Because the buttons are a bit difficult to get to, I just set the camera to shutter priority mode and a decent speed of 1/250s to ensure any movement from the currents wouldn't cause problems for me, I was wiggling around a lot in that water!

Canon 20D Shutter Priority: 1/250s f/4.5 ISO100 12mm (35mm eq:19.2mm) Canon 10-22mm Lens.

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Antarctic underwater iceberg


Sometimes a little forethought turns a concept into reality, a brief making of this photo: Ever since I first found out I was really going to Antarctica, I’ve had this shot in mind. I didn’t know for sure that I would be presented the chance to do this but because the concept existed in my imaginary portfolio it was ever-present in my mind.


To prepare for this I made a small investment in an ewa-marine underwater housing, It’s essentially a waterproof bag that will fit anything roughly shaped like an SLR camera.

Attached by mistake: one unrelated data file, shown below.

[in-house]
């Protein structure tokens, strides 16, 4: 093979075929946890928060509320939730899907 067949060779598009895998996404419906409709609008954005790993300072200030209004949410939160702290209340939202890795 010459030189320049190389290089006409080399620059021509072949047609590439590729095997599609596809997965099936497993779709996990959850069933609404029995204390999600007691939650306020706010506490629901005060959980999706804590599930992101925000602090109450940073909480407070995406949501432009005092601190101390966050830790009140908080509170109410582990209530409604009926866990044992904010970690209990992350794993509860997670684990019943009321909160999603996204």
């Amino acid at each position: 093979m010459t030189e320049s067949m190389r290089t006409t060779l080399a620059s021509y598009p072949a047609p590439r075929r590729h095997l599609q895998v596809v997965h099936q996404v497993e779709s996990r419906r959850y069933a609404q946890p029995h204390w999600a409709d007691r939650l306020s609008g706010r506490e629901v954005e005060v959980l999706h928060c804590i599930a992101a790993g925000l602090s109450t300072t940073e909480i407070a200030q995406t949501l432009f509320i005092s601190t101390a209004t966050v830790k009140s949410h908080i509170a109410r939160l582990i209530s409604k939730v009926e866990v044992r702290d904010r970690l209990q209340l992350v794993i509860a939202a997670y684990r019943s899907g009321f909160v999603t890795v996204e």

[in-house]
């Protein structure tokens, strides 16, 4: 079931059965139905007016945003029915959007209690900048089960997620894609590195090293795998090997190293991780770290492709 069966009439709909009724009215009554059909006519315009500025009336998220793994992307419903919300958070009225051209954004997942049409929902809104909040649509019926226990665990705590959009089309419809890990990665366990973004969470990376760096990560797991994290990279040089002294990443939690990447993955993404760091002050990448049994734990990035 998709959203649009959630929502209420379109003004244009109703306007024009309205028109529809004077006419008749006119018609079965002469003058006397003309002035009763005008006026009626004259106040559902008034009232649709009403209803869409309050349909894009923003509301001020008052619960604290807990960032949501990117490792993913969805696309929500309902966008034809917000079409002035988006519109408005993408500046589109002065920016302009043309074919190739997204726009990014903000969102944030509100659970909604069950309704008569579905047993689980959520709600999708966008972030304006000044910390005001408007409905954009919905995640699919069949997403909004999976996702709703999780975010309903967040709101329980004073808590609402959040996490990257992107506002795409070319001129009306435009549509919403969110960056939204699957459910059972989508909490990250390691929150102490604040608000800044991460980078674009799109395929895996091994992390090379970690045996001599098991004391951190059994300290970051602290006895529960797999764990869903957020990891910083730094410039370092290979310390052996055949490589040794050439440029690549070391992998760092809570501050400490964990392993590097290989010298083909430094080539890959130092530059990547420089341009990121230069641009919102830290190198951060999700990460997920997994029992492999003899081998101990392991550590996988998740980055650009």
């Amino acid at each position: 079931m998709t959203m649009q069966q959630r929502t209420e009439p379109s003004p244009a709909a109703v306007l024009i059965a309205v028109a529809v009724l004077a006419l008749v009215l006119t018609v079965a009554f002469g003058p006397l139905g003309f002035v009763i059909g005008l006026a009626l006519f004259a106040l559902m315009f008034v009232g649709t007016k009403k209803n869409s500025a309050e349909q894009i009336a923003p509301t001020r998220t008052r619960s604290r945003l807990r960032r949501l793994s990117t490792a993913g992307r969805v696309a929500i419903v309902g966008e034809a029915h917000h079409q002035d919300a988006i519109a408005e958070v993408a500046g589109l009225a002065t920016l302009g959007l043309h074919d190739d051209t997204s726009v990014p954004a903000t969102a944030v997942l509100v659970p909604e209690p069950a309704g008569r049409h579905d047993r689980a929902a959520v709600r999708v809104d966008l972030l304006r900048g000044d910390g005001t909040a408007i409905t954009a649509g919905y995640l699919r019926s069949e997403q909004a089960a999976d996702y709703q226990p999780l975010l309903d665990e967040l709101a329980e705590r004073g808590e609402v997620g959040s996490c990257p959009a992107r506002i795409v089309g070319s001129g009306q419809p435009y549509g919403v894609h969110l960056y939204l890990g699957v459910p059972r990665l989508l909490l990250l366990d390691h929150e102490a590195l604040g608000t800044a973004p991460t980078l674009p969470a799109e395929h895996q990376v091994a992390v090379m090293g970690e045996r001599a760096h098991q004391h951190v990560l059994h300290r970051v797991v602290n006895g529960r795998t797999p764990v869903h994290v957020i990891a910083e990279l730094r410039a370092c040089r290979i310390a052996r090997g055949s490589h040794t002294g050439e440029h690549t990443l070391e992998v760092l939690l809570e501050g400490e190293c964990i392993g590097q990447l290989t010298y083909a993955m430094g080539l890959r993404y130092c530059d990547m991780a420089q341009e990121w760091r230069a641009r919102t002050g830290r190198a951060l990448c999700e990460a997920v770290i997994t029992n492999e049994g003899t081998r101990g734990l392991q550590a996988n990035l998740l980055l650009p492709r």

How it looks  Canon 10-22mm lens at 14mm (equivalent 22mm) ISO 200 shutter priority 1/125 of a second 

Months later I was driving a zodiac boat outside the Lemaire channel in Antarctica, when this somewhat small piece of ice was floating by me. My imaginary photo flashed before me as I positioned the zodiac just right for the shot. I leaned over the side of the zodiac dipping my camera and lens half into the water. The camera is on shutter priority mode, so I don’t have to worry about managing any settings on my “camera-in-a-bag” in the -1°C water. This being on an ultra wide-angle lens I zoomed out to 14mm (full frame equivalent 22mm) which allowed me to capture a wide enough angle to encompass both the immediate foreground and the background. The underwater part of the image loses a lot of light compared to the above water portion, I had to significantly brighten the water with the original raw image. I expected to get this shot after nearly a hundred tries, but as luck had it this was about the 7th shot I took. Needless to say after I retrieved my camera and rinsed the salt water off the housing I was delighted with the results, and I hope you are too!